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Rohini Satellite | ISRO Space Research


Rohini Satellite | ISRO Space Research

Indian Space Research Organisation has launched a series of satellites under the title “Rohini”. The series consisted of four satellites launched on different occasions from 1979 to 1983.

The series were named after the Hindu mythological character Rohini who gave birth, as a surrogate mother, to the seventh reincarnation Balarama of Lord Vishnu. Rohini is also the step-mother to Lord Krishna, the eighth avatar of Lord Vishnu. According to Hindu almanac and astrology, among all the 27 celestial stars, Rohini is the fourth star preceded by Ashwini, Bharani and Kirthika.

The satellites in Rohini series consisted of:

  1. RTP (Rohini Technology Payload)….Partly Successful
  2. RS-1 ………………………………...Successful
  3. RS D-1……………………………….Partly Successful 
  4. RS D-2……………………………….Successful

  1. Rohini Technology Payload was an experimental spin stabilized satellite that weighed 35 kilograms. This was launched on 10th August, 1979 from Satish Dhawan Space Centre (SDSC), in the state of Andhra Pradesh. The satellite carried equipment to monitor the launch vehicle. However, the attempt was only partly successful because the Satellite Launch Vehicle (SLV) did not deploy the satellite in the intended orbit.
  2. RS-1 too was an experimental spin stabilized satellite which weighed 35 kilograms. Unlike the previous attempt, this was a successful launch which placed the satellite into an orbit of 305 km x 919 km at an inclined angle of 44.7 degrees. The launch took place on 18th July, 1980 from the SDSC. The RS-1 relayed the data on the stage of SLV. As against the orbital life 20 months, the satellite had the mission life 1.2 years.
  3. RS D-1 was launched on 31st May 1981and met with a partial success since it could not attain the conceived altitude. The satellite could not stay in orbit for more than nine days. It traversed in an orbit of 186 km x 418 km at a tilted angle of 46 degrees. The payload of the satellite included a solid state camera to capture images related to remote sensing operations.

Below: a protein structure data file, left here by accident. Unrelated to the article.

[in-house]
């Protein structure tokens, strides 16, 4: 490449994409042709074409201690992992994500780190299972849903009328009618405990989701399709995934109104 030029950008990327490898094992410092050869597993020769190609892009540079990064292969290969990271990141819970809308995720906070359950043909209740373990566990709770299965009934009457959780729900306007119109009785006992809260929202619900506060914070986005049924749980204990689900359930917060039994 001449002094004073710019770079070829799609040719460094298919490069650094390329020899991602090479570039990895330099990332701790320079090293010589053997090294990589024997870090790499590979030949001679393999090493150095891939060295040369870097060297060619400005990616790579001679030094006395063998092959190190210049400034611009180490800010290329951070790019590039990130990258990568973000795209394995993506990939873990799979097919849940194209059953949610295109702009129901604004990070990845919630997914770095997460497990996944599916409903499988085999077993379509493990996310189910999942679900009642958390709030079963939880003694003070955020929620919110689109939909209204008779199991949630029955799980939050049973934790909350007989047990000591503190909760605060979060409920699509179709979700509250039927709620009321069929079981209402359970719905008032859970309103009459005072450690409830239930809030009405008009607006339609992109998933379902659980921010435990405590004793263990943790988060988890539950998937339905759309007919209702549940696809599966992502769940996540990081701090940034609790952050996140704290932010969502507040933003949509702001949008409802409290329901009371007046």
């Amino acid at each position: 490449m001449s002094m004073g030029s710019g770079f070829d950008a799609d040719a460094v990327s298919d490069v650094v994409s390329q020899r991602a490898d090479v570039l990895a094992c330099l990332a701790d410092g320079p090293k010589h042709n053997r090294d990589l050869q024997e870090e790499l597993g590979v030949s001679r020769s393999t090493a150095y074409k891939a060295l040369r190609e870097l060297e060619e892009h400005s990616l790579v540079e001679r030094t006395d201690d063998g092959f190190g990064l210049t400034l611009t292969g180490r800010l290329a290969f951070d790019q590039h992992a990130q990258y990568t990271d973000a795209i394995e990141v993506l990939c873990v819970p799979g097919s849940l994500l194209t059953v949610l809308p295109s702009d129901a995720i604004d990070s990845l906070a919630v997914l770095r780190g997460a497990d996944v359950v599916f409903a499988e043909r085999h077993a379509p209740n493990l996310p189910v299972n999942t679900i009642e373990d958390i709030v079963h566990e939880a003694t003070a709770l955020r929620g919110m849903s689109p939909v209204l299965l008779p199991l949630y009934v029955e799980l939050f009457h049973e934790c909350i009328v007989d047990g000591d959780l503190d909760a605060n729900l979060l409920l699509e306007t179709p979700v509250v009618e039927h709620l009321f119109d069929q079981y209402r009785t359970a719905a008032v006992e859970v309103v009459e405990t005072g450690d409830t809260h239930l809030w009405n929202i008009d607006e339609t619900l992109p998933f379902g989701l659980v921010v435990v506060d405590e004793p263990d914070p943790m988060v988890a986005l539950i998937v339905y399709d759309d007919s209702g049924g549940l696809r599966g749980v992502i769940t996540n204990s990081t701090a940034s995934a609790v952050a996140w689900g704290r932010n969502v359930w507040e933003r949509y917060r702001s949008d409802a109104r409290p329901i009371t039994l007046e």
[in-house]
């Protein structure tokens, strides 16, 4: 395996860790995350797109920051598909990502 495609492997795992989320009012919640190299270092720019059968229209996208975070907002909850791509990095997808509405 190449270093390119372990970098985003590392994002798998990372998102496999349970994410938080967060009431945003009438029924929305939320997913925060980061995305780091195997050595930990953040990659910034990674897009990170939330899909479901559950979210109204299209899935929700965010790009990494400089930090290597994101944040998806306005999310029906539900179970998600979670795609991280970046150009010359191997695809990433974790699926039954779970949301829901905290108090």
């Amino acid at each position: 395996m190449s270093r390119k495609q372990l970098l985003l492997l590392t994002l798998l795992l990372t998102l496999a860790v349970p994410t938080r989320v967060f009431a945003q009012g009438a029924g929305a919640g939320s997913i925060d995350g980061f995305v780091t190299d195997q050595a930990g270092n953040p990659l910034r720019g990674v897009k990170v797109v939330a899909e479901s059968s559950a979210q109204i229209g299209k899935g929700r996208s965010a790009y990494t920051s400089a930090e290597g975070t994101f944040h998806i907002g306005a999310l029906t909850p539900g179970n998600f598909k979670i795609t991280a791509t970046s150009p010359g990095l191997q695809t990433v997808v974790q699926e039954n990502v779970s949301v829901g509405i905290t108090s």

4. RS D-2 was a successful expedition. It was launched on 17th April 1983 and deployed into an orbit of 371 km x 861 km with a tilted angle same as that of RS D-1 at 46 degrees. The weight of RS D-2 was 41.5 kilograms which was the highest in the Rohini series. The prime payload of RS D-2 was a remote sensing camera which about 2500 images. The satellite had the highest operational life, in the Rohini series, of 17 months. The RS D-2 continued to stay in the orbit for seven years and came back to the earth atmosphere on 19th April 1990.

The Rohini Series was followed by a more successful SCROSS-C2 (Stretched Rohini Satellite Series) launched by ISRO on 4th May 1994 which performed quite well beyond the expectations.  The SCROSS-C2 was launched by ASLV (Augmented Satellite Launch Vehicle) and carried out the operations for more than seven years, as against the expected life of one year. The main components of its payload Gamma Ray Burst (GRB) detector and Retarding Potential Analyzer (RPA) transmitted precious scientific data useful in space research.

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